Consumer confidence unexpectedly rises in July

The index measures how consumers feel about business conditions, the job market and the next six months. 

Consumer confidence has fallen since reaching a three-year high of 72 in February. 

Although gas and fuel prices fell in recent months, consumers are still uneasy about present conditions. 

Prices at the pump have increased in the past few weeks, averaging about $3.69 a gallon while food and clothing prices remain high, problems that could hinder consumer spending, which represents 70 percent of economic activity. 

The confidence report showed a measure of present conditions dropped to 35.7, from 36.6 in June, the lowest level since February. 

But on a positive note, the measure of expectations for the next six months increased to 75.4, making up most of last month’s drop.

Those expecting more jobs to become available in the next six months climbed to 16.7 from 13.8 the previous month, while those who expected to see their incomes rise over the next six months advanced to 15.7 from 14.1 in June. 

Yet, those expecting incomes to fall were also up to their highest level in a year. 

Those who said jobs are currently hard to get increased to 44.1 percent from 43.2 percent in June, the report showed. 

The economy added only 18,000 net jobs in June, which was the second straight month of scant hiring. The unemployment rate rose to 9.2 percent, the highest this year. That's far below the average job gains of 215,000 per month during February through April.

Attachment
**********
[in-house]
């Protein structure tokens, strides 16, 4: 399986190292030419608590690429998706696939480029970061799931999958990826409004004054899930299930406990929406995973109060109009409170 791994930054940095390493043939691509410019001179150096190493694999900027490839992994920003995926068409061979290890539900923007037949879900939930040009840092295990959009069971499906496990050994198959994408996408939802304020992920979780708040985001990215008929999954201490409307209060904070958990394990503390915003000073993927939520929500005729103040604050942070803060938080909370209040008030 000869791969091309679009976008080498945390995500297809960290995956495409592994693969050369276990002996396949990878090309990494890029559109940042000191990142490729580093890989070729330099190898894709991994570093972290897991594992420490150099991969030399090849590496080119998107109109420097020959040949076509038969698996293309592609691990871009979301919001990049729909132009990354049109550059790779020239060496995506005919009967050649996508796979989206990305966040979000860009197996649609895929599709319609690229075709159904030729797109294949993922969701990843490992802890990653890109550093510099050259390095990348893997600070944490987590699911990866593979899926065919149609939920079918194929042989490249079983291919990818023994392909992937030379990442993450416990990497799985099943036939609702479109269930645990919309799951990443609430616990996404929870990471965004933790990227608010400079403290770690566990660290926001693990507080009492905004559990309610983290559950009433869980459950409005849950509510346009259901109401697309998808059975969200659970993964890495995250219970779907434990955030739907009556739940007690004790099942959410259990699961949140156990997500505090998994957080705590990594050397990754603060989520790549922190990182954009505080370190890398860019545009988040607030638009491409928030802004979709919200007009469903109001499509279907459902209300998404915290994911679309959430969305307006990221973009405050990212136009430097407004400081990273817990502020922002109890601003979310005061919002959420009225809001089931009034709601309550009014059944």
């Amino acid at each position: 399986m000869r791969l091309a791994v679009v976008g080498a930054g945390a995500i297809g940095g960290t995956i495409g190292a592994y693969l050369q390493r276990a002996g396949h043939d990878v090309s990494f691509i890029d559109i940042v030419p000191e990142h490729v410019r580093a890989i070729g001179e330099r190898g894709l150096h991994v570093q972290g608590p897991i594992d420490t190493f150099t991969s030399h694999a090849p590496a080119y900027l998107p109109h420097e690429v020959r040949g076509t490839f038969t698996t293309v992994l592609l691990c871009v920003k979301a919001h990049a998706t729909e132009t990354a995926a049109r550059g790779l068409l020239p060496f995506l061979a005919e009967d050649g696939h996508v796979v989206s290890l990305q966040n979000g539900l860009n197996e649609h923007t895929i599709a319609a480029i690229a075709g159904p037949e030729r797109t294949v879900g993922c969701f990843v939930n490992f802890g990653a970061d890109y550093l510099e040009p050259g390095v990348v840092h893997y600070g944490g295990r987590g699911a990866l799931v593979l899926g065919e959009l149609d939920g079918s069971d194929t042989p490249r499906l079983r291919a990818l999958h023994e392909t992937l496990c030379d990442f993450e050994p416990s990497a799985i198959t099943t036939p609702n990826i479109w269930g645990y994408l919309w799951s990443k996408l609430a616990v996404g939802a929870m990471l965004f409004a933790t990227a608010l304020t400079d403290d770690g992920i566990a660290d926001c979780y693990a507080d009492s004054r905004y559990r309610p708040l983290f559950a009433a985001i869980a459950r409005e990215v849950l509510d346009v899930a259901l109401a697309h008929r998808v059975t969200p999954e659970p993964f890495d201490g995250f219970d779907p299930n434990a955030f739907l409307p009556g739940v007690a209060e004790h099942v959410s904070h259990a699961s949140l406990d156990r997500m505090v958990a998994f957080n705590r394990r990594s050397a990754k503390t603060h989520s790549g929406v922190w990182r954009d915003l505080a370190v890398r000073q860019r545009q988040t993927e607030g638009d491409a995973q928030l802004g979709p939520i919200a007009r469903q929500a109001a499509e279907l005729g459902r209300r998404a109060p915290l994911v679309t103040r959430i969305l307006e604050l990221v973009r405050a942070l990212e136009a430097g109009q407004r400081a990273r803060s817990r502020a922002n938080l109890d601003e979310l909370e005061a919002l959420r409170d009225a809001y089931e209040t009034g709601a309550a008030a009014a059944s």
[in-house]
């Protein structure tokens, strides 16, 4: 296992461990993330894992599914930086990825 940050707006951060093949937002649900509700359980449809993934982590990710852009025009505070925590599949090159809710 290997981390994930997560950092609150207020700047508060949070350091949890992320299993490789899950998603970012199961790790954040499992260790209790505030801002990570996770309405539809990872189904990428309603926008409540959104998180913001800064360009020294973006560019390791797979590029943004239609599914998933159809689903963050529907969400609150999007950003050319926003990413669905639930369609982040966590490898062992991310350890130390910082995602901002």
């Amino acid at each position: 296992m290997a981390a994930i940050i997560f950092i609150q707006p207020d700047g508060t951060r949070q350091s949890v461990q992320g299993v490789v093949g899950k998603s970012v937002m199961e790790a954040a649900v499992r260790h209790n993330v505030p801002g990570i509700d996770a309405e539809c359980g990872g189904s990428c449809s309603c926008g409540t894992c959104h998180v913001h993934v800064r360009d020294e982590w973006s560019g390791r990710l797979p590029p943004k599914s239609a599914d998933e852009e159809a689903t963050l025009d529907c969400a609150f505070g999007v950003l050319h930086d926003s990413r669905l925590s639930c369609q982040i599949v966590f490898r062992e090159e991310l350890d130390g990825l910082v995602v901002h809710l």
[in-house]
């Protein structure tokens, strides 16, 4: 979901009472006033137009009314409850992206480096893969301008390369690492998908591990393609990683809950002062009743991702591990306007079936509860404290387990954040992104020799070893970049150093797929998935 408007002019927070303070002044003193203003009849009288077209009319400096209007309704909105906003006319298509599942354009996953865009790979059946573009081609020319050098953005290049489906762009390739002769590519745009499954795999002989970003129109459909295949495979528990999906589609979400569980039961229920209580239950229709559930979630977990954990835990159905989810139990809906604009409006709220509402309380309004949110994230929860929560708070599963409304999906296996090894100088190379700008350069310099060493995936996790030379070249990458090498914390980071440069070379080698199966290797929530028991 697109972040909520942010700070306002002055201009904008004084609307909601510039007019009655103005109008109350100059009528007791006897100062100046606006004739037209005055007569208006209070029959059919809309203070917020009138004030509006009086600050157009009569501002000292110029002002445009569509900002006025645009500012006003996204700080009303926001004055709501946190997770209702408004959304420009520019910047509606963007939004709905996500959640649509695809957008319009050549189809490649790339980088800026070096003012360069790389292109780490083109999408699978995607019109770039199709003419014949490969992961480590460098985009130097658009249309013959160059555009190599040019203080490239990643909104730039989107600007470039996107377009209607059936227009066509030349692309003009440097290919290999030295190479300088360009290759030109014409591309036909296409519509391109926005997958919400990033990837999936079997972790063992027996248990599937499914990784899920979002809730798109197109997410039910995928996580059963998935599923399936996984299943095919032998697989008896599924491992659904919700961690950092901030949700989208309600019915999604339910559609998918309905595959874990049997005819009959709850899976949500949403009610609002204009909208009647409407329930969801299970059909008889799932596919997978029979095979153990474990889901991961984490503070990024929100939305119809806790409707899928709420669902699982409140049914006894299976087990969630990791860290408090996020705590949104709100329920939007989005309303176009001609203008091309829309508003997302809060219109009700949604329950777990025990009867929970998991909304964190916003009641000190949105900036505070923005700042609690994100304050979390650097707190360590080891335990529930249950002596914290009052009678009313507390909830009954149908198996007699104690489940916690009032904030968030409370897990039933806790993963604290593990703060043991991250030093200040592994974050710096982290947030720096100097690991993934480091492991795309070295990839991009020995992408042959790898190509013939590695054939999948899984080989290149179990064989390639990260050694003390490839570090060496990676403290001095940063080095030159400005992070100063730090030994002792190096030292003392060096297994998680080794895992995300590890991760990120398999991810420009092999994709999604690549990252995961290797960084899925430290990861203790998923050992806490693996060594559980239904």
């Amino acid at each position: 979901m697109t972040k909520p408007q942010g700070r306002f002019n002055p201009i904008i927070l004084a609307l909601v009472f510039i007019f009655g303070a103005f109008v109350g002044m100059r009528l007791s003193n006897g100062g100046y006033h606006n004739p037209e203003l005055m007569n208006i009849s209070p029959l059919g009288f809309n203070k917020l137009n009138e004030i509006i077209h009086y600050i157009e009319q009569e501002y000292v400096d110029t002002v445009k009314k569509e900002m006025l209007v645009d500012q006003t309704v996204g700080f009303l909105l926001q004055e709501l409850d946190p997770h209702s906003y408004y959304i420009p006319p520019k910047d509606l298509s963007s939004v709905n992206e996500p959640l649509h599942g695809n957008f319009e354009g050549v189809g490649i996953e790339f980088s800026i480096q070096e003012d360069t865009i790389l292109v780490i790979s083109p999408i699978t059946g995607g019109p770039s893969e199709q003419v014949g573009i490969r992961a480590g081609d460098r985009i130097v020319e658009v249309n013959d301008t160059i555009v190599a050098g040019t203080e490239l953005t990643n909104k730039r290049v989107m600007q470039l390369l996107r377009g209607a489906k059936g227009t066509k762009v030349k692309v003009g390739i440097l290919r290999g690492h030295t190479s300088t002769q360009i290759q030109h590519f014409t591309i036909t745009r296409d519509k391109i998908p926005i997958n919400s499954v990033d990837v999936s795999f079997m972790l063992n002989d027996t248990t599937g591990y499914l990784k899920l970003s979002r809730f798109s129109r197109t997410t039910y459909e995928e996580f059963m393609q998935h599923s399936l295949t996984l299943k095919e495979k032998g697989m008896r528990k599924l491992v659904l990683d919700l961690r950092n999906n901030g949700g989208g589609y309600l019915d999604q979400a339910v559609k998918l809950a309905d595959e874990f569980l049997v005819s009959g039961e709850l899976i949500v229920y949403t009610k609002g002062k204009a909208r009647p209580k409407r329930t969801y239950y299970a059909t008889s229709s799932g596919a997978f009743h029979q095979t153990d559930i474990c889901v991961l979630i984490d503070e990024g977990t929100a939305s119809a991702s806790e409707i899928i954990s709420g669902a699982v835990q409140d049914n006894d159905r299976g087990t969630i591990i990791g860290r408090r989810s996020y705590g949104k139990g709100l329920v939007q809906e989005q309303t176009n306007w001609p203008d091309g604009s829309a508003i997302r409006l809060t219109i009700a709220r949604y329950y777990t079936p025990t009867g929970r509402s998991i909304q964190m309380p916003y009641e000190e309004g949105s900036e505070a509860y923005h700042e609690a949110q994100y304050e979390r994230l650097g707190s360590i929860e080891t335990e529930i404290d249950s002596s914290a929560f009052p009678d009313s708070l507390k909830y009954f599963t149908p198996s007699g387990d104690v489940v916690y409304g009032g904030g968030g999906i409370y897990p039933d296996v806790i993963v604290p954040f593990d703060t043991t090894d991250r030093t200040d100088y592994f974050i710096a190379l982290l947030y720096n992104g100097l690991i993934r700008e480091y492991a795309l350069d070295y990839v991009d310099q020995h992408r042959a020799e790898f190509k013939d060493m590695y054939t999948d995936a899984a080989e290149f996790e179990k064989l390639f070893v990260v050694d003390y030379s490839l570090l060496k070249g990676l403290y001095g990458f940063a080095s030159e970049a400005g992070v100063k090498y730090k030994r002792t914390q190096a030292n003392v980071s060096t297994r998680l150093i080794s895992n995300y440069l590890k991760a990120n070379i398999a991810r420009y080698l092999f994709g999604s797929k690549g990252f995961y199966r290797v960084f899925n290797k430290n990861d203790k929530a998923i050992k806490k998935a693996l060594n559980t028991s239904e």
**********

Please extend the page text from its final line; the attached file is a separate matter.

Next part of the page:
The number of consumers who expect business conditions to improve over the next six months increased, but so did those expecting business conditions to get worse. 

Last week a Thomson Reuters/University of Michigan preliminary index of consumer sentiment showed the measure fell in July to its lowest level in more than two years, contradicting Tuesday's Conference Board report. 

While jobs are a problem, the housing market isn't instilling much confidence, either. 

The Standard & Poor's/Case-Shiller home-price index showed that prices rose in 16 of the 20 cities tracked in May, rising for the second straight month as spring buyers went house hunting. Still, 19 of the 20 cities have seen year-over-year price declines.

In a separate report, sales of new homes unexpectedly fell for a second month. Purchases dropped 1 percent in June to a 312,000 annual pace, a three-month low, the Commerce Department reported.